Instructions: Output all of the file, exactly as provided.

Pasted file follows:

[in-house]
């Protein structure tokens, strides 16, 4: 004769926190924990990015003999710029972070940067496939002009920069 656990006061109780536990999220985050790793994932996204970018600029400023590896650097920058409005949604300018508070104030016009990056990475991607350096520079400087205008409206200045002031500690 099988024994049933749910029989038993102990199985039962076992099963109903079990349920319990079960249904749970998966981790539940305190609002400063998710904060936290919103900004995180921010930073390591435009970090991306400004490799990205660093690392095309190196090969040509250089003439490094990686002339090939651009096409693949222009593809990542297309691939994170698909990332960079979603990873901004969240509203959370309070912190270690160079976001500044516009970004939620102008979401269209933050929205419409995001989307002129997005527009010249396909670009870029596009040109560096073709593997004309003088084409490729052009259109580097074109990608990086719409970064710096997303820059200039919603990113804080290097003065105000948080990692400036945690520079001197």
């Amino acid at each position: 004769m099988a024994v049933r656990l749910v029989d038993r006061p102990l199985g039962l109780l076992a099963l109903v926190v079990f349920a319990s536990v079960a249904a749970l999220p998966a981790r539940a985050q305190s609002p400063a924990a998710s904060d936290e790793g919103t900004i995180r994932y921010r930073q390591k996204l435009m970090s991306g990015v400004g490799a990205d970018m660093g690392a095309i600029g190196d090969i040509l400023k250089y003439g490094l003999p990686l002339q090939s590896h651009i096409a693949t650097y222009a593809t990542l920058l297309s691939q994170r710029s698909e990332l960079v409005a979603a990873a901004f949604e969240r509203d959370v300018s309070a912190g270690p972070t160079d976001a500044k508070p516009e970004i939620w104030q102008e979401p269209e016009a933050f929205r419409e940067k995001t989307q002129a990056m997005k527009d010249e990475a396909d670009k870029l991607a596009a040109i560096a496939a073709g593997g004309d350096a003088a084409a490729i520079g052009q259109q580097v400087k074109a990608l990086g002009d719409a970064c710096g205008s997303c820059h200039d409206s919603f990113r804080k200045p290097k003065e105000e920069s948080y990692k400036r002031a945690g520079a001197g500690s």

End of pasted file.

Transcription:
[in-house]
């Protein structure tokens, strides 16, 4: 004769926190924990990015003999710029972070940067496939002009920069 656990006061109780536990999220985050790793994932996204970018600029400023590896650097920058409005949604300018508070104030016009990056990475991607350096520079400087205008409206200045002031500690 099988024994049933749910029989038993102990199985039962076992099963109903079990349920319990079960249904749970998966981790539940305190609002400063998710904060936290919103900004995180921010930073390591435009970090991306400004490799990205660093690392095309190196090969040509250089003439490094990686002339090939651009096409693949222009593809990542297309691939994170698909990332960079979603990873901004969240509203959370309070912190270690160079976001500044516009970004939620102008979401269209933050929205419409995001989307002129997005527009010249396909670009870029596009040109560096073709593997004309003088084409490729052009259109580097074109990608990086719409970064710096997303820059200039919603990113804080290097003065105000948080990692400036945690520079001197």
């Amino acid at each position: 004769m099988a024994v049933r656990l749910v029989d038993r006061p102990l199985g039962l109780l076992a099963l109903v926190v079990f349920a319990s536990v079960a249904a749970l999220p998966a981790r539940a985050q305190s609002p400063a924990a998710s904060d936290e790793g919103t900004i995180r994932y921010r930073q390591k996204l435009m970090s991306g990015v400004g490799a990205d970018m660093g690392a095309i600029g190196d090969i040509l400023k250089y003439g490094l003999p990686l002339q090939s590896h651009i096409a693949t650097y222009a593809t990542l920058l297309s691939q994170r710029s698909e990332l960079v409005a979603a990873a901004f949604e969240r509203d959370v300018s309070a912190g270690p972070t160079d976001a500044k508070p516009e970004i939620w104030q102008e979401p269209e016009a933050f929205r419409e940067k995001t989307q002129a990056m997005k527009d010249e990475a396909d670009k870029l991607a596009a040109i560096a496939a073709g593997g004309d350096a003088a084409a490729i520079g052009q259109q580097v400087k074109a990608l990086g002009d719409a970064c710096g205008s997303c820059h200039d409206s919603f990113r804080k200045p290097k003065e105000e920069s948080y990692k400036r002031a945690g520079a001197g500690s």